According to the United States government and some of the world’s most powerful entertainment companies, Russian Facebook equivalent vKontakte is one of the Internet’s largest sources of piracy. However, the social networking giant now appears to be listening, with reports that the company will install YouTube-style music and video fingerprinting technology in order to block infringing content at the point of upload.
The United States Trade Representative, the MPAA and in particular the RIAA/IFPI have very few positive things to say about vKontakte.
The social networking giant allows its 40 million daily users to upload their music collections meaning that the site has become one of the world’s largest sources of unauthorized music to be found anywhere on the planet.
Making matters worse for the labels is that content stored on vKontakte has often been made available for download through numerous other apps and websites utilizing the company’s API.
As a result vKontakte has been branded a “notorious market” by the USTR and put under pressure by the likes of the IFPI, who say that the huge Internet business has built itself up on infringing content. Following years of inaction, there are now signs that vKontakte is beginning to listen.
In June 2013 before the implementation of Russia’s new anti-piracy law, reports surfaced that music was becoming harder to find on vKontakte with results for some leading artists drawing blanks.
The company put this down to copyright holders sending many more takedown notices than ever before. Indeed, it soon became apparent that some companies had previously been given moderator access to remove their content from vKontakte directly. Nevertheless, rumors began to circulate that vKontakte might have deployed some other kind of anti-piracy system.
The company has since admitted that it has developed a technology designed to stop users from uploading content that has previously been marked as infringing.
“For each track which receives a copyright holder complaint we create an acoustic impression,” said vKontake spokesperson Lobushkin George. “Downloading the exact same copy will be difficult.”
The system is not without its flaws. One local artist, Noize MC, complained that he would like to make his music available on the social network but since someone already marked someone else’s upload as infringing, the system now bans him from doing so. Another artist, DJ Dmitry Diamonds, said that after sending in a complaint of someone infringing his copyrights his own uploaded music disappeared from his official page.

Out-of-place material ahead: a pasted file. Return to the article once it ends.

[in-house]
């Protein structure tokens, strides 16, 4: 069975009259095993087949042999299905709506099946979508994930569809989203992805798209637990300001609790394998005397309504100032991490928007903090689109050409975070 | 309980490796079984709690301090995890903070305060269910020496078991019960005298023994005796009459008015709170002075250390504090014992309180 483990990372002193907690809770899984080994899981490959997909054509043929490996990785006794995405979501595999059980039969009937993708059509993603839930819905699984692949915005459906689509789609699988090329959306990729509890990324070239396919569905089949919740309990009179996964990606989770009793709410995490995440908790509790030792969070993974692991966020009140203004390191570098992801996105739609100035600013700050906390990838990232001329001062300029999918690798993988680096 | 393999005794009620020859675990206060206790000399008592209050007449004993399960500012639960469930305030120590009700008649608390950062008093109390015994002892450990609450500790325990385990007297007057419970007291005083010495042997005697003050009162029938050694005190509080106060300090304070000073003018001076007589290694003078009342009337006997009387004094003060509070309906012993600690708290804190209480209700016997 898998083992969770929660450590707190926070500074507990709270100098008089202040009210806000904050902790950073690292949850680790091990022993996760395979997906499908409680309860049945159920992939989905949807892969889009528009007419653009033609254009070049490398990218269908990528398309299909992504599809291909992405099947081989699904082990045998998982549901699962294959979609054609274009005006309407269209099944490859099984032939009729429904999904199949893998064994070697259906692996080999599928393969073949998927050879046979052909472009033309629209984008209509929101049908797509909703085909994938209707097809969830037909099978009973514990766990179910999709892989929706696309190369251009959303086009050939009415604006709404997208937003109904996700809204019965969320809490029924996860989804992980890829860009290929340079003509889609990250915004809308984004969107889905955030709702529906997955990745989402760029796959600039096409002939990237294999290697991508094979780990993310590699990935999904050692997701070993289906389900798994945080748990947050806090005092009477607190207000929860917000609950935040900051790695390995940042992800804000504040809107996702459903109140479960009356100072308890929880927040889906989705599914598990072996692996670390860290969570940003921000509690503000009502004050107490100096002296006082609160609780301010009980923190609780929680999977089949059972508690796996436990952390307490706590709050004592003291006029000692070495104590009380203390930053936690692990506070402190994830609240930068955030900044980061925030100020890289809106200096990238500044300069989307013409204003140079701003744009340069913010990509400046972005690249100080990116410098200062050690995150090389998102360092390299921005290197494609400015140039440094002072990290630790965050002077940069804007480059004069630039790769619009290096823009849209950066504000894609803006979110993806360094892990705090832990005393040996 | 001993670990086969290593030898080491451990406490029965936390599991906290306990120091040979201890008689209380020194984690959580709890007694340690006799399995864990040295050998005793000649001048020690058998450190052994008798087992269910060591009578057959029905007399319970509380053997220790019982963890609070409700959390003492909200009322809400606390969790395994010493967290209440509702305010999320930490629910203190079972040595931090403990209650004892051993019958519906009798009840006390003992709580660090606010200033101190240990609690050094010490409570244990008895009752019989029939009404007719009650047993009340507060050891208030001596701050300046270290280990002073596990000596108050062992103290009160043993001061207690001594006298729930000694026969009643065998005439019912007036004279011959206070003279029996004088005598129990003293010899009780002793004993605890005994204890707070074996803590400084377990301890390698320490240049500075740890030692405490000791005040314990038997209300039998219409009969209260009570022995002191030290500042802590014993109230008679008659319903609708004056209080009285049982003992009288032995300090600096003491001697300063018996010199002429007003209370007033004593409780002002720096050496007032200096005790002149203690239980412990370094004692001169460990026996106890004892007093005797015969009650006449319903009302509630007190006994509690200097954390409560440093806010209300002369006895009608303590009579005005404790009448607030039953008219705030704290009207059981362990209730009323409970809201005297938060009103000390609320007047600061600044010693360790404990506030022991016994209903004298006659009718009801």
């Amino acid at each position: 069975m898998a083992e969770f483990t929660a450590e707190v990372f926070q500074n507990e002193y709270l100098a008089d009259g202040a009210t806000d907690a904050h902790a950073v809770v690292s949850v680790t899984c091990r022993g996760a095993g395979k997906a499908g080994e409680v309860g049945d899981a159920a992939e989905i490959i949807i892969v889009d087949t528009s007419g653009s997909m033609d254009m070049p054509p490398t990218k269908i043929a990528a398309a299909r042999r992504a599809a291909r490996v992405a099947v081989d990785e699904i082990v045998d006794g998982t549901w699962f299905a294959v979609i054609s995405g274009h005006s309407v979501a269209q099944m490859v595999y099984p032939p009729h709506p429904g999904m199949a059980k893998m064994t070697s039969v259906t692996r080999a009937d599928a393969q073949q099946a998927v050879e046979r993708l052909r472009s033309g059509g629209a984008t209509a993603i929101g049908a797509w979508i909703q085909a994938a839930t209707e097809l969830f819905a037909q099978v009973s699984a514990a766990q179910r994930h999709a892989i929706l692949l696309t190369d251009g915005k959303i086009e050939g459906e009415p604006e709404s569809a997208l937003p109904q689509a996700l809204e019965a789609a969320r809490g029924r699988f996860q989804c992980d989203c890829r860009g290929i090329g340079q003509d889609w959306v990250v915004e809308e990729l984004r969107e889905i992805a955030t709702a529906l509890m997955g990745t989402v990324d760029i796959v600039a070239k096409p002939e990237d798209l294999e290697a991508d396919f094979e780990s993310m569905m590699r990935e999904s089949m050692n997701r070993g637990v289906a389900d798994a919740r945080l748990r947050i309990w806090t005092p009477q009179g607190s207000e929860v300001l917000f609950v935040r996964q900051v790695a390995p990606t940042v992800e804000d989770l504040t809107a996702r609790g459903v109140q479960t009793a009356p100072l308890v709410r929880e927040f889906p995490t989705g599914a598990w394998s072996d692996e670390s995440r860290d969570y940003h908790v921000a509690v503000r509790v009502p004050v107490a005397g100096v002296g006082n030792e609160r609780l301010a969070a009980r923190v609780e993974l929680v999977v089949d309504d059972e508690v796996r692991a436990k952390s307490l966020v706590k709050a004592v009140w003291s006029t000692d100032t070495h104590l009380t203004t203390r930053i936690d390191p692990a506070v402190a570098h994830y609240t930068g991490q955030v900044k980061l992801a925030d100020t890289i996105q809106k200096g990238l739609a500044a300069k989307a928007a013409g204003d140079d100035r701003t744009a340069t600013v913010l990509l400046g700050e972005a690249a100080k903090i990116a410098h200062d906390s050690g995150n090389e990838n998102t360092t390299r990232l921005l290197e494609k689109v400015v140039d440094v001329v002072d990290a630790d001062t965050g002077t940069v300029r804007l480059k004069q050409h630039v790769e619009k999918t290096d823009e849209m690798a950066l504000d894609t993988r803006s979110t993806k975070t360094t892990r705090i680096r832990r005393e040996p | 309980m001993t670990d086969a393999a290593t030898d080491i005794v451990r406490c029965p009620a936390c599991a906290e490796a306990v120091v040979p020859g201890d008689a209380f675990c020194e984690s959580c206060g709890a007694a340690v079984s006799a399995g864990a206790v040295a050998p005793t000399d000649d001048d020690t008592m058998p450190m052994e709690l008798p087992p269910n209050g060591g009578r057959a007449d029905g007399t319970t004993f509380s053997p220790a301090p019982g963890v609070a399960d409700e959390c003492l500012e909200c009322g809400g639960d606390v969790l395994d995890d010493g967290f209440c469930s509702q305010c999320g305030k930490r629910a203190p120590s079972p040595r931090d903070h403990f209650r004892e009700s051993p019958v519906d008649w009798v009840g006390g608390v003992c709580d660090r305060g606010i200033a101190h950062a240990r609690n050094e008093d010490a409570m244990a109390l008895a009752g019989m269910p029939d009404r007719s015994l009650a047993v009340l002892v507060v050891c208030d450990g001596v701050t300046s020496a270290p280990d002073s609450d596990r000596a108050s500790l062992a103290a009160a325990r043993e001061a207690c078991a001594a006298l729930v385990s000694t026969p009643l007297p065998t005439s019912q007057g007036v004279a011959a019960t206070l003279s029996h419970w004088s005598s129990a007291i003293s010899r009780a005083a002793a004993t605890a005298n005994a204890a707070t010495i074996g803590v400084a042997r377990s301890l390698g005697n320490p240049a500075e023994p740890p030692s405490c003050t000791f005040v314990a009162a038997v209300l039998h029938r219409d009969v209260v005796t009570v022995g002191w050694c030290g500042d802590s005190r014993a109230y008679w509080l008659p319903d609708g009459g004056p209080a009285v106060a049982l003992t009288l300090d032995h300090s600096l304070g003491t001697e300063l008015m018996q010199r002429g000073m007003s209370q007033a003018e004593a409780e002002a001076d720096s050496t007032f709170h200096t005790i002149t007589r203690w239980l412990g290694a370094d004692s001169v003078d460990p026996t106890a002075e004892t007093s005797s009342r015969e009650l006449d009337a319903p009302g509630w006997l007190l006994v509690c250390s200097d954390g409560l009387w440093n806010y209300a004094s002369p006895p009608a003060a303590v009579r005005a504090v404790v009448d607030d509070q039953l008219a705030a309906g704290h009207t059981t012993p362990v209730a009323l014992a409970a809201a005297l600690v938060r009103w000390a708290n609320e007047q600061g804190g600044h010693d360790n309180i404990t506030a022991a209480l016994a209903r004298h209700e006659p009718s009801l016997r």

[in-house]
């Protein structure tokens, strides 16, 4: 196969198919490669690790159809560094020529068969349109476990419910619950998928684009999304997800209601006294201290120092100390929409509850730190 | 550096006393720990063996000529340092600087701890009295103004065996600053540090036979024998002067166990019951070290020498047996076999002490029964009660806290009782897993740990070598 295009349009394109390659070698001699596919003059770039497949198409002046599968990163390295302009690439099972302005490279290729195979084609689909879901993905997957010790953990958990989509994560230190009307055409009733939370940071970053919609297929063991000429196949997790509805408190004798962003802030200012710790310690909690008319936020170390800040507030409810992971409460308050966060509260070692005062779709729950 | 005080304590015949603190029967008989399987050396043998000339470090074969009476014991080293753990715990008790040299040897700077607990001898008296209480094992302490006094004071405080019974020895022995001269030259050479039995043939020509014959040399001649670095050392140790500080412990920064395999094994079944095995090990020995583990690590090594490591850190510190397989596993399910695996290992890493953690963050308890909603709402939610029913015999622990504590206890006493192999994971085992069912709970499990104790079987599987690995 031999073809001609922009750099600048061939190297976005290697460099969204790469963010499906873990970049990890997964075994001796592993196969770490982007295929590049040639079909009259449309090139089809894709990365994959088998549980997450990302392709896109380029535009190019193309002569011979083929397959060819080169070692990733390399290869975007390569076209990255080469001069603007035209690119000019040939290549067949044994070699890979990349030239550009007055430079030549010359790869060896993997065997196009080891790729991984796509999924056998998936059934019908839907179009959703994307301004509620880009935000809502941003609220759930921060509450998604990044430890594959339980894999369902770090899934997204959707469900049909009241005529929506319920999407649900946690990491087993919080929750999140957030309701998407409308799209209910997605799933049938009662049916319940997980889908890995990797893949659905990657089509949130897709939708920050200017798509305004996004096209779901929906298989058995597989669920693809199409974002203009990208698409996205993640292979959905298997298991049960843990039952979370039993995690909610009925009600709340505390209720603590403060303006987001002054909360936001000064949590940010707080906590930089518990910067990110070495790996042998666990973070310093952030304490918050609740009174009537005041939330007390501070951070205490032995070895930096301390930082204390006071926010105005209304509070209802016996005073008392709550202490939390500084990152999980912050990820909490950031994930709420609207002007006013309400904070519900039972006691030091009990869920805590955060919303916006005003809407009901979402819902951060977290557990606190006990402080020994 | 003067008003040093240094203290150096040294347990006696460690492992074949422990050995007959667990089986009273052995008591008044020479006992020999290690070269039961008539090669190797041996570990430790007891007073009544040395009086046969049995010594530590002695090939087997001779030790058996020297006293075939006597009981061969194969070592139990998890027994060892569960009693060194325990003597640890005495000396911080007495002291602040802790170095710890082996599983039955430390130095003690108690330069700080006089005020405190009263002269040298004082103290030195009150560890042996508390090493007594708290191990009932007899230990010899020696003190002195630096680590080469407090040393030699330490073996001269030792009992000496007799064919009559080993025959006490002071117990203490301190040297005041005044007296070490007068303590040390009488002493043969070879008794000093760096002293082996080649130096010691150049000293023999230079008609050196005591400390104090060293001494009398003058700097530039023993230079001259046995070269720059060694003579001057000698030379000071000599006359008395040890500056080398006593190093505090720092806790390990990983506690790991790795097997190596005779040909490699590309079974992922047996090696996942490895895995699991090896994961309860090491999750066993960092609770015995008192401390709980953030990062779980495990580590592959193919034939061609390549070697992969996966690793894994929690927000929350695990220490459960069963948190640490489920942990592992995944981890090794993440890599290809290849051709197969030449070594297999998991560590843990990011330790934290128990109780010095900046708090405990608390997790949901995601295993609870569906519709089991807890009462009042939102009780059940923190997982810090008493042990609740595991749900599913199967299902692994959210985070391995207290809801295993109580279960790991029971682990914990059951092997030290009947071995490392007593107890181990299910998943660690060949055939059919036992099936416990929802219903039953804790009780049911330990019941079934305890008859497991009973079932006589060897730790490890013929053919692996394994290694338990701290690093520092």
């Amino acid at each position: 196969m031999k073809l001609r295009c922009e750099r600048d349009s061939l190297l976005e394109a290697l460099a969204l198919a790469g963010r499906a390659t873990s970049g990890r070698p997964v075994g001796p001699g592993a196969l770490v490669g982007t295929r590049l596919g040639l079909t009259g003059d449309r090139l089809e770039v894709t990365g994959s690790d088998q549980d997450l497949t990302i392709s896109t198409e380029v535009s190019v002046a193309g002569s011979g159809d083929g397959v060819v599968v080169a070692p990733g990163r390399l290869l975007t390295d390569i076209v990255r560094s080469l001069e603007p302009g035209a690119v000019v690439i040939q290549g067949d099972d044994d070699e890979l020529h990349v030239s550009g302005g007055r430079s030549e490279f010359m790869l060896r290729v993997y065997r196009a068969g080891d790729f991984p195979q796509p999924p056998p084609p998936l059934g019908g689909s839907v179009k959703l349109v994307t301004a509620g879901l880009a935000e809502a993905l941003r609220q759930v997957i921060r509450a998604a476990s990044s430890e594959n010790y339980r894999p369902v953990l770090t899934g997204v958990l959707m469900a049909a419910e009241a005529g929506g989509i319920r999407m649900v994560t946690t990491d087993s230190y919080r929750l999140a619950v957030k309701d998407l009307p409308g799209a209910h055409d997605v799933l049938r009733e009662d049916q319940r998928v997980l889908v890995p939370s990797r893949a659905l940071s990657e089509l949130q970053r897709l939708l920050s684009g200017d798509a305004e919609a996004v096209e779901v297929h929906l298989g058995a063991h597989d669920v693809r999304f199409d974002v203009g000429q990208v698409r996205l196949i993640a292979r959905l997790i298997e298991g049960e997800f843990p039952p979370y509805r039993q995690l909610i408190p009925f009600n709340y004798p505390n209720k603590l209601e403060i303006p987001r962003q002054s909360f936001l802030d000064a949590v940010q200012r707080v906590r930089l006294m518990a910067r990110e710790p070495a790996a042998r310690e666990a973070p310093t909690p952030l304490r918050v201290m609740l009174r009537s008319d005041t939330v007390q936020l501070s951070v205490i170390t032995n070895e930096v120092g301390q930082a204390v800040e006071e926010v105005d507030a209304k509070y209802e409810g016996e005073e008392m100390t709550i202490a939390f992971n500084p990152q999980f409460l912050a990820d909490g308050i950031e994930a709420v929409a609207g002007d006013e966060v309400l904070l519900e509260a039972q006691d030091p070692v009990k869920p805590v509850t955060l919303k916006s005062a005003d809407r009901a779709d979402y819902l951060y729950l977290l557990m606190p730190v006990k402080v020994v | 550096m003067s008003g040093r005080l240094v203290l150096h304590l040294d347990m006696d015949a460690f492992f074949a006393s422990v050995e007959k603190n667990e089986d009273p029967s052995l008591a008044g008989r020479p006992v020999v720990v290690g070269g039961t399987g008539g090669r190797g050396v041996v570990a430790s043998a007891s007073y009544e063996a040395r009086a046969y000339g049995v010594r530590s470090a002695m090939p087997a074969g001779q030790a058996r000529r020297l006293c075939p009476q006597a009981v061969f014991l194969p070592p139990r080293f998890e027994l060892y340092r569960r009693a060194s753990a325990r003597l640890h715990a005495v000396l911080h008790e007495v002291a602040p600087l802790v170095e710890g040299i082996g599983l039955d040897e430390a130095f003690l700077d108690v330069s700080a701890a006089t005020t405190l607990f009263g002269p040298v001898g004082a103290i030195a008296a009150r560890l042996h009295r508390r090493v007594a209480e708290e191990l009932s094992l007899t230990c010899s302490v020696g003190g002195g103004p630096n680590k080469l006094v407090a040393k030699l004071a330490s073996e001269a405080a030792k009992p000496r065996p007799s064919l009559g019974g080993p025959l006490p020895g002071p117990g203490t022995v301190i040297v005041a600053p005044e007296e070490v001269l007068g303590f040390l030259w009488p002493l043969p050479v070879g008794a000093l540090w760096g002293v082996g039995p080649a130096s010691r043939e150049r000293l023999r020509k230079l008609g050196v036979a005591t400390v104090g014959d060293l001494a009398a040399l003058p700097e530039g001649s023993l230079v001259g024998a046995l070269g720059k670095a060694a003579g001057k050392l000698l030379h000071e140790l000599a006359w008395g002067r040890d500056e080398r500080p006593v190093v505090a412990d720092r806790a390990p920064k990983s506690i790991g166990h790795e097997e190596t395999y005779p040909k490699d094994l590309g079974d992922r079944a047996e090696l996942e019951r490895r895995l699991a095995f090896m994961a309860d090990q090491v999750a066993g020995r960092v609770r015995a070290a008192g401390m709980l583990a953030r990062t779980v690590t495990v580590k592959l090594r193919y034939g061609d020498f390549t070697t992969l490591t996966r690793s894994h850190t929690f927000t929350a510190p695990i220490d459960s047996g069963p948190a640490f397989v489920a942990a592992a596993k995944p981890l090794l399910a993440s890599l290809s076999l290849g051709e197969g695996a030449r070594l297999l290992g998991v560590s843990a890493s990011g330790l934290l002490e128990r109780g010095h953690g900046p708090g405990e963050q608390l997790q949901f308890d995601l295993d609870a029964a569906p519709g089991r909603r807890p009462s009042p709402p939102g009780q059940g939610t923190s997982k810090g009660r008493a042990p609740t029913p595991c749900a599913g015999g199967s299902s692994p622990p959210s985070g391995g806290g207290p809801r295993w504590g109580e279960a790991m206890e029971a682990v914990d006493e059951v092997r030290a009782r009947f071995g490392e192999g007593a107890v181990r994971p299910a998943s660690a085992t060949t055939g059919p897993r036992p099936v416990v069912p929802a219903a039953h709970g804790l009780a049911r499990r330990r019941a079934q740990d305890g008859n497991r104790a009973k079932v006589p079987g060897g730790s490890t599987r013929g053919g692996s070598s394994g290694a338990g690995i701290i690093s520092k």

But despite the teething problems, it appears that vKontakte intends to expand the system.
According to content owners who spoke with Izvestia, vKontakte will now introduce fingerprinting in order to tackle infringing video uploads at source. Representatives from the social networking site declined to comment but sources at several media companies suggest that the the anti-piracy system will be similar to YouTube’s Content ID.
At least three media companies have struck deals with vKontakte to publish their content legally on the networking site alongside the ability to remove infringing content with fingerprinting.
“There is currently only one type of interaction: illegal content is removed in response to a request from us,” said deputy general director of CTC Media Sergei Petrov. “We look forward to the new tool, as it can greatly facilitate the fight against pirates.”
According to Amedia president Alexander Akopova the fingerprinting technology was vKontakte’s idea. It will remove the need to constantly search the site for illicit content and will also eliminate problems caused by users renaming files.
“The management of VKontakte made the right move by creating such a system,” says Akopov. “I am glad that it was their own initiative.”
Wide agreements on a filtering and takedown system with copyright holders will help vKontakte avoid many of the perils of the new anti-piracy law introduced August 1. Currently the social networking site can be bombarded with complaints which have the potential to take the site offline if not properly handled, but formal agreements might be enough to keep rightholders happy.
It’s even possible that these moves will be enough to appease the USTR, IFPI and MPAA. Finding out should be just a few months away.